Monday's Roundtable discussion was an attempt to define success as it pertains to writing. The fact that we couldn't nail down one right answer tells us how ambiguous success is in the life of a writer. Is it multiple contracts, large advances, royalties, movie deals, fawning agents, adoring fans, respect from peers, merely having written?
It's all of those things and none of those things.
Bonnie said, "Success [as it pertains to writing/art] is probably best measured in persistence." I have to agree with that. I began this writing journey 27 years ago, almost to the day. I dabbled as a writer long before that, but the day I sat down and began to write my first novel is when the writing life really began for me. So far, it's been:
one big roller coaster ride
three steps forward, two steps back
three steps forward, two steps back
nothing like I expected it to be
Nothing. Like I expected.
I wish I had a jarful of the naïve hopefulness I felt as that first novel progressed -- you know, the one that will NEVER be published, thank God. But, oh, the anticipation I had for that novel. I truly believed it would launch my "career" -- you know, the one I'm still waiting for. I could not have foreseen the mountain of rejection letters I'd amass from that one piece of work (double entendre intended). And I'm glad I couldn't. Because if I had, I'd have quit before the lead on my first pencil became dull. And I'm immensely grateful I didn't quit. First, because I'd have never come to know any number of people who have come into my life as a result of my writing, which includes all of you. Second, because the stories I've written have enriched me, and they've enriched others. Regardless of the scale, there's satisfaction in that. Does my portrait of success look the way I'd like it to after 27 years of hard labor? Not hardly. But while I don't have quite a jarful of naïve hopefulness, I still have some. I still hope that my next offering will reach a wider audience, and my next, and my next. That's the beauty of persistence. It's its own reward.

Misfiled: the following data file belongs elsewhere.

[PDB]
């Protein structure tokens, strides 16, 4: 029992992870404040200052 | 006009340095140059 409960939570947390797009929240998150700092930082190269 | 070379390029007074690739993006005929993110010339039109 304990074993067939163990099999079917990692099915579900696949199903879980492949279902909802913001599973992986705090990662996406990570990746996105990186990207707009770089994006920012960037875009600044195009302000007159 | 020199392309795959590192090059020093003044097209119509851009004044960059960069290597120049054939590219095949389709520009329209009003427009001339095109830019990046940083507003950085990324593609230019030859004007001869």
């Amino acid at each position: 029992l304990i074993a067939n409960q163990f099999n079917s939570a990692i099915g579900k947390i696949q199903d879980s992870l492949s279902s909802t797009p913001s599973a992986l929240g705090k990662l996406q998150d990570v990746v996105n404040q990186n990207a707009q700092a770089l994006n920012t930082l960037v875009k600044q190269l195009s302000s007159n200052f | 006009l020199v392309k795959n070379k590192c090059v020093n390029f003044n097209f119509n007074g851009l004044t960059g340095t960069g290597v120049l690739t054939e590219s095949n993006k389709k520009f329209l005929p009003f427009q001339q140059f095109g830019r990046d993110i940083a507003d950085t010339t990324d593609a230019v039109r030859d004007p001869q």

We have a saying in my family: "There's honest, and there's brutally honest." And usually when we say it, it's with one eye on my husband, who falls in the second camp. No, wait, he doesn't fall into the second camp, he spearheads it. But I've learned there's real virtue in that. There are no false suppositions that way, and false suppositions can blindside like little else.
So I want to be brutally honest with you today. Most of what you envision in the way of success for your writing you will fall short of. J.K. Rowling and Suzanne Collins are the exception, not the rule. But listen to me. Aim. High. Anyway. Because you have something to say, and you say it in a way no one else can. You will improve with each book you write. You will touch readers. You will make a difference to someone -- even if it's to you alone. I live by the philosophy -- reluctantly, I'll admit (I've got to stay brutally honest) -- that it is my responsibility to use the gifts God has given me, but it is God who gives the increase. I wish I didn't have to include that last phrase. I wish it were all up to me. If it were, we would all have the success of a Rowling or a Collins. Because, shoot, why not??
So keep writing. Keep improving. Keep hoping. Persistence is the name of the game.
In the end, Madeleine L'Engle got it right:
You must once and for all give up being worried about successes and failures. Don't let that concern you. It's your duty to go on working steadily day by day, quite quietly, to be prepared for mistakes, which are inevitable, and for failures.